Reputation: 3587
Quote:
Originally Posted by poconoproud View Post
Not to mention, I don't see any of these artists hurting for a buck.
Actually if you want to know the truth most artist make little to nothing off records. The way the system works is that when an artist makes a record the record company recoups all of its cost associated with that record before the artist gets a penny! That includes all the studio time, all the technical, promotions, demos, distribution and talent that went into the record. The fact is that only a few records ever make a dime over cost. You have to sell about half a million of them to do so and even after that the record company keeps the lions share of the money. The artist might get 50 cents a CD after he sells a half million or so. The artist make their money by living on the road. Live concerts is where they rake in the dough. A good artist can make more in a few shows more than he made on record sales for a year. That is why you really do not hear most artist bitching too much about people downloading their stuff. Most of them really don't care. Some of them figure the more you hear their material, the more likely you will come to their shows and buy their T shirts and hats and that is the way they get paid. That is why many of them only recorded a few albums (the minimum often set by their contract with the record company) and then spend the next 30 years on the concert circuit.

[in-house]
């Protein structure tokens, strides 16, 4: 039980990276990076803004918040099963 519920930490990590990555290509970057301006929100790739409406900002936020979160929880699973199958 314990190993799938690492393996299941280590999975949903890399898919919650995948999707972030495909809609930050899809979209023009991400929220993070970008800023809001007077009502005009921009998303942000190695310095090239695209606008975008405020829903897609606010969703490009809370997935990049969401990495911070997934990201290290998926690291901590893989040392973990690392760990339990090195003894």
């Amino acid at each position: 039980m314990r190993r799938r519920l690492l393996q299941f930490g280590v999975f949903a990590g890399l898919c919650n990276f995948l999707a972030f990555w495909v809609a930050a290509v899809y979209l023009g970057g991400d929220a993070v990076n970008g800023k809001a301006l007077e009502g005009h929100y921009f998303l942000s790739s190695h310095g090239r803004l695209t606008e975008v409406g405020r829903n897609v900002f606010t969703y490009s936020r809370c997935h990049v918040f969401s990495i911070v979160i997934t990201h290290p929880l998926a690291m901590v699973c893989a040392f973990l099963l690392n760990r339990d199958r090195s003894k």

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Old 01-07-2008, 08:56 AM
 
16,645 posts, read 21,305,096 times
Reputation: 48329